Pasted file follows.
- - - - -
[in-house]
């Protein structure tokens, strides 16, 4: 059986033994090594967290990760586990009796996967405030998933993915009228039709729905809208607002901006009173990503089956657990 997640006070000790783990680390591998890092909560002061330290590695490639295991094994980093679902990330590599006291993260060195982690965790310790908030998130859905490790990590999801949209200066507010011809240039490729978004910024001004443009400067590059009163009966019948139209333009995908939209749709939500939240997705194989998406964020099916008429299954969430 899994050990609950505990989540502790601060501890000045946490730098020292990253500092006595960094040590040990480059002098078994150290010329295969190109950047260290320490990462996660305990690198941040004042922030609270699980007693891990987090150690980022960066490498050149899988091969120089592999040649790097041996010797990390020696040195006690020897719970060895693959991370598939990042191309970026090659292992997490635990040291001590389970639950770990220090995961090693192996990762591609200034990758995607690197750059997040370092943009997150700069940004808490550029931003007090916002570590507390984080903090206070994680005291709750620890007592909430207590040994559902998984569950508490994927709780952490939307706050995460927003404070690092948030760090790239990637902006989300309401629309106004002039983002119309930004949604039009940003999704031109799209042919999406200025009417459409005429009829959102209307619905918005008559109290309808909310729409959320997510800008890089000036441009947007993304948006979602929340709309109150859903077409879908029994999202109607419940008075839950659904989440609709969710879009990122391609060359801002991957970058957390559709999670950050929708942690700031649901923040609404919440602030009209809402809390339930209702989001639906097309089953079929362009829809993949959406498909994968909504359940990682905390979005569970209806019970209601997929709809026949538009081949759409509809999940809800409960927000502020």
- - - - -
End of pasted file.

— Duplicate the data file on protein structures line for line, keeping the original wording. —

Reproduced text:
[in-house]
């Protein structure tokens, strides 16, 4: 059986033994090594967290990760586990009796996967405030998933993915009228039709729905809208607002901006009173990503089956657990 997640006070000790783990680390591998890092909560002061330290590695490639295991094994980093679902990330590599006291993260060195982690965790310790908030998130859905490790990590999801949209200066507010011809240039490729978004910024001004443009400067590059009163009966019948139209333009995908939209749709939500939240997705194989998406964020099916008429299954969430 899994050990609950505990989540502790601060501890000045946490730098020292990253500092006595960094040590040990480059002098078994150290010329295969190109950047260290320490990462996660305990690198941040004042922030609270699980007693891990987090150690980022960066490498050149899988091969120089592999040649790097041996010797990390020696040195006690020897719970060895693959991370598939990042191309970026090659292992997490635990040291001590389970639950770990220090995961090693192996990762591609200034990758995607690197750059997040370092943009997150700069940004808490550029931003007090916002570590507390984080903090206070994680005291709750620890007592909430207590040994559902998984569950508490994927709780952490939307706050995460927003404070690092948030760090790239990637902006989300309401629309106004002039983002119309930004949604039009940003999704031109799209042919999406200025009417459409005429009829959102209307619905918005008559109290309808909310729409959320997510800008890089000036441009947007993304948006979602929340709309109150859903077409879908029994999202109607419940008075839950659904989440609709969710879009990122391609060359801002991957970058957390559709999670950050929708942690700031649901923040609404919440602030009209809402809390339930209702989001639906097309089953079929362009829809993949959406498909994968909504359940990682905390979005569970209806019970209601997929709809026949538009081949759409509809999940809800409960927000502020």